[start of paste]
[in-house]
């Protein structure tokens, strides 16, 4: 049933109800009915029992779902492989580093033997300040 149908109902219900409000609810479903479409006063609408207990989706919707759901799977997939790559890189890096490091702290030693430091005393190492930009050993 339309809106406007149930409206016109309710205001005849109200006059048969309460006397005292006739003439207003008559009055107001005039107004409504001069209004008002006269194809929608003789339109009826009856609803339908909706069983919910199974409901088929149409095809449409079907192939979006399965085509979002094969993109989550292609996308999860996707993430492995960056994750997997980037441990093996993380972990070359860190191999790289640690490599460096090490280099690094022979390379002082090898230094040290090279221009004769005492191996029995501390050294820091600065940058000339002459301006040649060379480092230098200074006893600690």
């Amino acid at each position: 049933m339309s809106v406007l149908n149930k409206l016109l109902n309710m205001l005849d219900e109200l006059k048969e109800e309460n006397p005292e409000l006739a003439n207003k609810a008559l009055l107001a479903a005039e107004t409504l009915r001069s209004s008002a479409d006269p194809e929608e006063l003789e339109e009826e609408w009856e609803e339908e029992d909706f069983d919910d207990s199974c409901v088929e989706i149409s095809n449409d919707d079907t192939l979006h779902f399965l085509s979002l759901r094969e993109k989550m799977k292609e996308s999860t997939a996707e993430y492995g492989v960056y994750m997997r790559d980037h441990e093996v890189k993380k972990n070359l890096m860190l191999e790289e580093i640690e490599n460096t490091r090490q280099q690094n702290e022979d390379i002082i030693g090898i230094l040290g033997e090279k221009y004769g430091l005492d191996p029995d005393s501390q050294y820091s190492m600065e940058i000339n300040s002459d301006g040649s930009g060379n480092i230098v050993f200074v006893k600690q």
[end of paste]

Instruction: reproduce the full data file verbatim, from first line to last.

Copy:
[in-house]
């Protein structure tokens, strides 16, 4: 049933109800009915029992779902492989580093033997300040 149908109902219900409000609810479903479409006063609408207990989706919707759901799977997939790559890189890096490091702290030693430091005393190492930009050993 339309809106406007149930409206016109309710205001005849109200006059048969309460006397005292006739003439207003008559009055107001005039107004409504001069209004008002006269194809929608003789339109009826009856609803339908909706069983919910199974409901088929149409095809449409079907192939979006399965085509979002094969993109989550292609996308999860996707993430492995960056994750997997980037441990093996993380972990070359860190191999790289640690490599460096090490280099690094022979390379002082090898230094040290090279221009004769005492191996029995501390050294820091600065940058000339002459301006040649060379480092230098200074006893600690």
């Amino acid at each position: 049933m339309s809106v406007l149908n149930k409206l016109l109902n309710m205001l005849d219900e109200l006059k048969e109800e309460n006397p005292e409000l006739a003439n207003k609810a008559l009055l107001a479903a005039e107004t409504l009915r001069s209004s008002a479409d006269p194809e929608e006063l003789e339109e009826e609408w009856e609803e339908e029992d909706f069983d919910d207990s199974c409901v088929e989706i149409s095809n449409d919707d079907t192939l979006h779902f399965l085509s979002l759901r094969e993109k989550m799977k292609e996308s999860t997939a996707e993430y492995g492989v960056y994750m997997r790559d980037h441990e093996v890189k993380k972990n070359l890096m860190l191999e790289e580093i640690e490599n460096t490091r090490q280099q690094n702290e022979d390379i002082i030693g090898i230094l040290g033997e090279k221009y004769g430091l005492d191996p029995d005393s501390q050294y820091s190492m600065e940058i000339n300040s002459d301006g040649s930009g060379n480092i230098v050993f200074v006893k600690q």